Fr. Bausch was called to Holy Trinity in 1979, and he fits the parish so well that it’s hard to imagine the parish with anyone else. How many Episcopal (let alone Anglican) priests are regular surfers? However, his position at Holy Trinity is perhaps a fluke, since in 1979 he was also being considered at another Anglo-Catholic parish in the diocese, St. Michael’s of Carlsbad. The rector called to St. Michael’s in 1979 retired in 1995, and his replacement was forced out earlier this year by the Bishop of San Diego. Once the largest Anglo-Catholic parish in the diocese, St. Michael’s is now destined to become a bastion of high church progressives as its Anglo-Catholic members have formed a new ACA parish, St. Augustine of Canterbury.

In some ways, however, the San Diego ACNA parishes — even without permanent facilities — seem on a more sound foundation than much of ACNA — perhaps due to the mutual support that they provide to each other. Five San Diego area parishes are among 19 in the Diocese of Western Anglicans. These five in San Diego County (population 3 million) contrast with three in Los Angeles County (population 9 million). In part, this seems a testimony to two doctrinally sound (and one decent) bishops who preceded James Mathes, keeping them in the ECUSA longer than most of the West Coast — whereas L.A. and Bay Area are home to many Schism I parishes (ACA and APCK, respectively) that formed decades due to local heresies by people like Jim Pike.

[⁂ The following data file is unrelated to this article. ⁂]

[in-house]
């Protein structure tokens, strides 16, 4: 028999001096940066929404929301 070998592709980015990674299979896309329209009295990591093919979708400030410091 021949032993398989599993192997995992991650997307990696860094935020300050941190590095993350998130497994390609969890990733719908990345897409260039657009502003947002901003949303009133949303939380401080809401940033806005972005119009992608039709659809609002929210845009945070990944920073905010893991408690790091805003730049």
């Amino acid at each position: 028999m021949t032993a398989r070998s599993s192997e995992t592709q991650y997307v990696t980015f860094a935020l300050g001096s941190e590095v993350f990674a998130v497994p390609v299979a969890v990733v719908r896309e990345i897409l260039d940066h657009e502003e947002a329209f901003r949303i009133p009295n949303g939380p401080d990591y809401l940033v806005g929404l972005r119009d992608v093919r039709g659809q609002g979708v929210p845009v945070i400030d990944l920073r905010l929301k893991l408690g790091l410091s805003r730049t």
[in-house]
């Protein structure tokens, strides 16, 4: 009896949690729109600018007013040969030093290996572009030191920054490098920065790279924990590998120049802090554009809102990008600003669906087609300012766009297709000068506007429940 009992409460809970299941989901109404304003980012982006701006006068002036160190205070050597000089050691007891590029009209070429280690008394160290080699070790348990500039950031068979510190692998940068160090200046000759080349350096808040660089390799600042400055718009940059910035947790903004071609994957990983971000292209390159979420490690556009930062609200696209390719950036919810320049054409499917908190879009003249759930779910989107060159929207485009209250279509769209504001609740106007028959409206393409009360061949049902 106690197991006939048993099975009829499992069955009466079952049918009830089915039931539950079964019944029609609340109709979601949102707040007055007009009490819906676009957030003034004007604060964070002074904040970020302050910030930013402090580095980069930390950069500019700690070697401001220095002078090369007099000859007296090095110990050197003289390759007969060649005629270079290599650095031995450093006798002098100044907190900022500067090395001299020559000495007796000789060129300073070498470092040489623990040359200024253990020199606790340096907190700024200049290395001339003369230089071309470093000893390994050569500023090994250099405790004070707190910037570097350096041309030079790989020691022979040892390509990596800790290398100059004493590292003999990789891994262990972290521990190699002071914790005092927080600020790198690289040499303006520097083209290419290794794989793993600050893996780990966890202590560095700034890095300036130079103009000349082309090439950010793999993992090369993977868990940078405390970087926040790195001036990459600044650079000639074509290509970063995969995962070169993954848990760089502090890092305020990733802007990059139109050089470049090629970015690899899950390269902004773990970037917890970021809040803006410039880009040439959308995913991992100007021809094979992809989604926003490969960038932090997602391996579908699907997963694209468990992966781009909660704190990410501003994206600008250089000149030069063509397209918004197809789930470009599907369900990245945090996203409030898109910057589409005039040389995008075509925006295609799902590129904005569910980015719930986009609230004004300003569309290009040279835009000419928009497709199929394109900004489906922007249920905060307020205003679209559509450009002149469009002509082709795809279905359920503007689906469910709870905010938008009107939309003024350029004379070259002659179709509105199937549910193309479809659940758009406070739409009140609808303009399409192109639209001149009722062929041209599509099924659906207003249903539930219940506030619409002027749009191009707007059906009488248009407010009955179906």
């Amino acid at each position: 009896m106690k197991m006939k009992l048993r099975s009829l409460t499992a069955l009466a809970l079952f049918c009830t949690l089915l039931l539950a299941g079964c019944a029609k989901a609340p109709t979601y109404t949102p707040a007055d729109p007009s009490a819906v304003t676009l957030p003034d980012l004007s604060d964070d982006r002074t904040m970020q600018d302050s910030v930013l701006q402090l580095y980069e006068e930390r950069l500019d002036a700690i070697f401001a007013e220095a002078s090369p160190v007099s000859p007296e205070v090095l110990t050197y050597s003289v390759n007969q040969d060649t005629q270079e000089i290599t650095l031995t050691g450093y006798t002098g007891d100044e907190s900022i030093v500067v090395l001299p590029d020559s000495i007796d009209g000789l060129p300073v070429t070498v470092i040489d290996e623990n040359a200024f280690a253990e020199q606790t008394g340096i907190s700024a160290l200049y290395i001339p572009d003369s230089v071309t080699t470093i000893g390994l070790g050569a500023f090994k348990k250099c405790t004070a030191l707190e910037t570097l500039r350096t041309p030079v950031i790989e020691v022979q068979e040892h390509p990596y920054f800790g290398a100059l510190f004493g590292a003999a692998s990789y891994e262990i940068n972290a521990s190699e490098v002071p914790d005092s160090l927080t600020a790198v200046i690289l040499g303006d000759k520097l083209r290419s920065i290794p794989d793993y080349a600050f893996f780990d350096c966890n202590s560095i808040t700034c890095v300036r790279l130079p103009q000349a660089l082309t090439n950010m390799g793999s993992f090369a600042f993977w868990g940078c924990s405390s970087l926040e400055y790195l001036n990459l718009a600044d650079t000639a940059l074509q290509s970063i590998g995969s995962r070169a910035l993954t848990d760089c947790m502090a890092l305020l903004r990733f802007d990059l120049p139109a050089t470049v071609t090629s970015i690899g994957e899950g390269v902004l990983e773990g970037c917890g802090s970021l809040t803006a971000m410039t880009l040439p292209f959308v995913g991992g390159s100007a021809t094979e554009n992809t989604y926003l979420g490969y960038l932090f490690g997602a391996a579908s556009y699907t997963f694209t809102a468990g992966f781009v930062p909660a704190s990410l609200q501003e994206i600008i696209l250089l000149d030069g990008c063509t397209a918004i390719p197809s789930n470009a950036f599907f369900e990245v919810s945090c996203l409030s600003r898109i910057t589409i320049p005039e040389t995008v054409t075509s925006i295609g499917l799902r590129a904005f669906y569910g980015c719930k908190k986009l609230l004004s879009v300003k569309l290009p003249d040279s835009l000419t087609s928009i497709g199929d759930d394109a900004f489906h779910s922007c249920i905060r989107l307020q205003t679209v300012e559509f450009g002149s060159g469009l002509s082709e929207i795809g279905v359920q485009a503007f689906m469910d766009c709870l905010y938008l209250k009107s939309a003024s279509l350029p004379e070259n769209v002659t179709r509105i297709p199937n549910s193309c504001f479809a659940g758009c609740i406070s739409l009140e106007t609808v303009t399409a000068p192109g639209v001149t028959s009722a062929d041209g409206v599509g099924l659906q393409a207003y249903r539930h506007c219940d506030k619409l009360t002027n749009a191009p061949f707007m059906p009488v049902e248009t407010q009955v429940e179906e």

Still, any parish without a building has a long row to hoe. Holy Trinity starts with their 1928 BCP (which the diocese had no use for) but will need to rebuild most of the other assets it had accumulated over the past 90 years.

Update: Photos taken during and after Dec. 26 worship service.

1 comment:

Padre Eric Menees said...

I applaud the strength of character and soundness of faith that prompted Fr. Bausch and the good people of Holy Trinity to leave their property. God blesses those who step out in faith - the other San Diego Anglican Parishes that have also stepped out in faith have been blessed beyond our wildest imaginations. Holy Trinity will be similarly bless and will be well supported by San Diego Anglicans!
Fr. Eric Menees